With fear comes courage, with experience comes bravery, and with pain comes strength. One may assume that these traits are the exact characteristics a hero. However, heroism can come in many different forms. Victor Frankenstein, from Mary Shelley’s Frankenstein, and Beowulf exemplify many different traits of heroism.
The perfect image of a true hero is Beowulf. His courage and confidence seems to come naturally. He is the ideal man; he puts others before himself and has amazing physical and mental strength. He is so revered that he can boast about his achievements without seeming vain. “I had greater strength on the sea, more ordeals on the waves as any other man.” (Luizza 69)
Perhaps his most powerful trait is his apathy towards death. "If battle should take me...wyrd will unwind as it must!" (Luizza 67). He is able to ignore his fear, if he has any at all, and put all of his effort towards fighting evil. Before fighting the dragon he states, “It is not your way, nor proper for any man except me alone, that he should match his strength against this monster, do heroic deeds. with daring I shall get that gold-or grim death and fatal battle will bear away your lord!” (Luizza 131). This shows that he doesn’t have to think twice before risking his own life for the safety of others.
Beowulf is incredibly altruistic. He feels obligated to defend his people and he does so with absolute determination and bravery. He was beloved by everyone who knew him. “They said that of all the kings upon the earth he was the man most gracious and fair-minded, kindest to his people and keenest to win fame.” (Luizza 150). Even after he is fatally wounded by the dragon, his dying wish is for his tomb to serve as a lighthouse. No matter how terrifying and deadly monsters seem, it is Beowulf's obligation to save people and defeat evil.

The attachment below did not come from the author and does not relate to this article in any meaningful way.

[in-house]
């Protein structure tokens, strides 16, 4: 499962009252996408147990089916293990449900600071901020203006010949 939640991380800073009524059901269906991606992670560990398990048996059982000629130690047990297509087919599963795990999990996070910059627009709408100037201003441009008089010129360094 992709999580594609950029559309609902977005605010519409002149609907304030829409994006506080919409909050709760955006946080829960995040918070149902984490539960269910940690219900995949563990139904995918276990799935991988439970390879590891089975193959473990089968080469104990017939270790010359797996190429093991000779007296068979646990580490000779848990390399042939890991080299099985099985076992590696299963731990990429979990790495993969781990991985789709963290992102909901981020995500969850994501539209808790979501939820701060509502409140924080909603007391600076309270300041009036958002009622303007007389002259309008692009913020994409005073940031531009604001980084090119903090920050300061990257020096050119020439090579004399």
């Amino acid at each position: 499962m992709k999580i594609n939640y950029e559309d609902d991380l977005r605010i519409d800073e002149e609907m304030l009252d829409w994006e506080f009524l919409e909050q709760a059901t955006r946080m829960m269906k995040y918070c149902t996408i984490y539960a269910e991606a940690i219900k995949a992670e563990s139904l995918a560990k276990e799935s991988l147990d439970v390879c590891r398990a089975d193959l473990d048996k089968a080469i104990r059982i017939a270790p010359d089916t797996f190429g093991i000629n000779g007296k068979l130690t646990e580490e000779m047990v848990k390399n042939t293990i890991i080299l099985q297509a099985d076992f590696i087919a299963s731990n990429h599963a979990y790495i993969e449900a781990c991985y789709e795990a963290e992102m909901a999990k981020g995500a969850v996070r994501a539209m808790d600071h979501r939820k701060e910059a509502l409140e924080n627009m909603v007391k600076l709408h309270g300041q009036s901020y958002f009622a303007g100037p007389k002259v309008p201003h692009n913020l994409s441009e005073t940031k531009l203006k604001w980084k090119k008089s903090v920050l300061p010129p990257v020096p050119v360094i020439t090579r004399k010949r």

Even in battle, Beowulf strongly believes in righteousness. He thinks that no one should have the upper hand. He vows to bring monsters down with his own amazing strength. For example, in his battle against Grendel, Beowulf refuses to use a sword. “I consider myself no poorer in strength...than Grendel does himself; and so I will not kill him with a sword...tonight we two will forego our swords.” (Luizza 73, 74)
Similarly, Victor Frankenstein has the intention of helping people by bringing knowledge to the world. He intends to “learn the hidden laws of nature" (Shelley 22) and discover scientific advancements that will sustain life. Tragically, quite the opposite conclusion is created.
In the beginning, Frankenstein is a very noble and knowledgeable character. As a little boy, he longed to discover the elixir of life. “The world was to me a secret, which I desired to discover.” (Shelley 21). He wishes to discover things that will help the world...